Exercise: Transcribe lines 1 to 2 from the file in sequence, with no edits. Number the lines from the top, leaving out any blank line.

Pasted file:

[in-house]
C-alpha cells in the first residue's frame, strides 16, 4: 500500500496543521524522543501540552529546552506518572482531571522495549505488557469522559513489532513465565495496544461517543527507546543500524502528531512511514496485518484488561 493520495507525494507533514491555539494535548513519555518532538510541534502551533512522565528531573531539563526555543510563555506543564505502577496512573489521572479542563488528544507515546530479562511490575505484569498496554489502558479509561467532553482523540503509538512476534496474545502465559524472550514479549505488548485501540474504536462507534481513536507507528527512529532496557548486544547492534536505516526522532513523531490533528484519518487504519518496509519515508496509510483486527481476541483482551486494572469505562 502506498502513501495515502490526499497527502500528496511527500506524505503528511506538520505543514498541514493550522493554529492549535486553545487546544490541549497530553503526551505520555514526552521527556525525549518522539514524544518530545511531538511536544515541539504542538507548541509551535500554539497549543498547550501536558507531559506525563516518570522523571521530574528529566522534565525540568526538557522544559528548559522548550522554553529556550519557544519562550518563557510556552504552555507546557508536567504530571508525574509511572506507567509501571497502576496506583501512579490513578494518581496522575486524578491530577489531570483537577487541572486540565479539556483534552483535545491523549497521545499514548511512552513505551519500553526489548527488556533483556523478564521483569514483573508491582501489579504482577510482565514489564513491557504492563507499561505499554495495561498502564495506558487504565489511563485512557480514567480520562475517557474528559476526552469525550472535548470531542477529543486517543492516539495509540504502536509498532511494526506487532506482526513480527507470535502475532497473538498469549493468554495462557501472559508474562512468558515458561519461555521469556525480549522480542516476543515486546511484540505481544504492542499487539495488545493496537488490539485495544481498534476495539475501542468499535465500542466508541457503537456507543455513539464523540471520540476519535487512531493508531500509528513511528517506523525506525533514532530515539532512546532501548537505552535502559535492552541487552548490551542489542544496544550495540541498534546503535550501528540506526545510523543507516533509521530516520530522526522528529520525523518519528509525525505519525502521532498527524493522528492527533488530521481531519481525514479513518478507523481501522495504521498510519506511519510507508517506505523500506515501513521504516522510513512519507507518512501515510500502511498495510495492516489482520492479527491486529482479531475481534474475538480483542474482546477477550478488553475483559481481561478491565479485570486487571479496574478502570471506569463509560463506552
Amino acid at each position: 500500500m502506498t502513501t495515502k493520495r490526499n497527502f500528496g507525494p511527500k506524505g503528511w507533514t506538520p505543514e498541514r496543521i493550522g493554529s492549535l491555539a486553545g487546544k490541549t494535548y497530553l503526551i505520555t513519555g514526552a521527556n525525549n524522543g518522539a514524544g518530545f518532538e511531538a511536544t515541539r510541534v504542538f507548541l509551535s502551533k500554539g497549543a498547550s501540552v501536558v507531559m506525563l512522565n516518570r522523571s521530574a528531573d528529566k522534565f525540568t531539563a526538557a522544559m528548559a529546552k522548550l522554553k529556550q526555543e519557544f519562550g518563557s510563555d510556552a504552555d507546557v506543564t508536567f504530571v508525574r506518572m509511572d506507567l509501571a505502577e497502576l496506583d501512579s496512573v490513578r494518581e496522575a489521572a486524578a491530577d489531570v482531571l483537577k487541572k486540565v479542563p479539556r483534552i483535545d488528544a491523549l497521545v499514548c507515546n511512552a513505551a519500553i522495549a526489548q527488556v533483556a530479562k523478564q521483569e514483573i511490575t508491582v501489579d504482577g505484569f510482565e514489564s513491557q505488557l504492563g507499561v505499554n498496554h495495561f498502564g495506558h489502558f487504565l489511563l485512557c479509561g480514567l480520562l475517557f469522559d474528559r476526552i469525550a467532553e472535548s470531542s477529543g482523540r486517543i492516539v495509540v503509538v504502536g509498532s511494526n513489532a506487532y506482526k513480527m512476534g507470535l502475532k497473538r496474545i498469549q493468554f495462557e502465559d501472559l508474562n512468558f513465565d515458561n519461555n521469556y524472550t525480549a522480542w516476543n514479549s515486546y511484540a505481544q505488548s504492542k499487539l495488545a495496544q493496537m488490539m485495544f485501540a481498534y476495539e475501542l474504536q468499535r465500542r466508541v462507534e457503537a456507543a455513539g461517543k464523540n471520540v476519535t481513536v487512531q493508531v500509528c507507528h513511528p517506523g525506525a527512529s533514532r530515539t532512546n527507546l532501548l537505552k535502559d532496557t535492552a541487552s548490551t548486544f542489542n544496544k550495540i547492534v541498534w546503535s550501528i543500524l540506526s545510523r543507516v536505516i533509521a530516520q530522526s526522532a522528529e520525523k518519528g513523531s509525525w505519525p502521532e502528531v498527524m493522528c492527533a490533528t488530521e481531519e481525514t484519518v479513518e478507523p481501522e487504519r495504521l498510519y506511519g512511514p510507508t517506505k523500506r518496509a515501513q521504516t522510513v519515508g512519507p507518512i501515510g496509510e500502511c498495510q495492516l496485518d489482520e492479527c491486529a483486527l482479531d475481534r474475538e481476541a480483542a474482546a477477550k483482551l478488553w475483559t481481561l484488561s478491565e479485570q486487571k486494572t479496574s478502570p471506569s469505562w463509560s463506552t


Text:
[in-house]
C-alpha cells in the first residue's frame, strides 16, 4: 500500500496543521524522543501540552529546552506518572482531571522495549505488557469522559513489532513465565495496544461517543527507546543500524502528531512511514496485518484488561 493520495507525494507533514491555539494535548513519555518532538510541534502551533512522565528531573531539563526555543510563555506543564505502577496512573489521572479542563488528544507515546530479562511490575505484569498496554489502558479509561467532553482523540503509538512476534496474545502465559524472550514479549505488548485501540474504536462507534481513536507507528527512529532496557548486544547492534536505516526522532513523531490533528484519518487504519518496509519515508496509510483486527481476541483482551486494572469505562 502506498502513501495515502490526499497527502500528496511527500506524505503528511506538520505543514498541514493550522493554529492549535486553545487546544490541549497530553503526551505520555514526552521527556525525549518522539514524544518530545511531538511536544515541539504542538507548541509551535500554539497549543498547550501536558507531559506525563516518570522523571521530574528529566522534565525540568526538557522544559528548559522548550522554553529556550519557544519562550518563557510556552504552555507546557508536567504530571508525574509511572506507567509501571497502576496506583501512579490513578494518581496522575486524578491530577489531570483537577487541572486540565479539556483534552483535545491523549497521545499514548511512552513505551519500553526489548527488556533483556523478564521483569514483573508491582501489579504482577510482565514489564513491557504492563507499561505499554495495561498502564495506558487504565489511563485512557480514567480520562475517557474528559476526552469525550472535548470531542477529543486517543492516539495509540504502536509498532511494526506487532506482526513480527507470535502475532497473538498469549493468554495462557501472559508474562512468558515458561519461555521469556525480549522480542516476543515486546511484540505481544504492542499487539495488545493496537488490539485495544481498534476495539475501542468499535465500542466508541457503537456507543455513539464523540471520540476519535487512531493508531500509528513511528517506523525506525533514532530515539532512546532501548537505552535502559535492552541487552548490551542489542544496544550495540541498534546503535550501528540506526545510523543507516533509521530516520530522526522528529520525523518519528509525525505519525502521532498527524493522528492527533488530521481531519481525514479513518478507523481501522495504521498510519506511519510507508517506505523500506515501513521504516522510513512519507507518512501515510500502511498495510495492516489482520492479527491486529482479531475481534474475538480483542474482546477477550478488553475483559481481561478491565479485570486487571479496574478502570471506569463509560463506552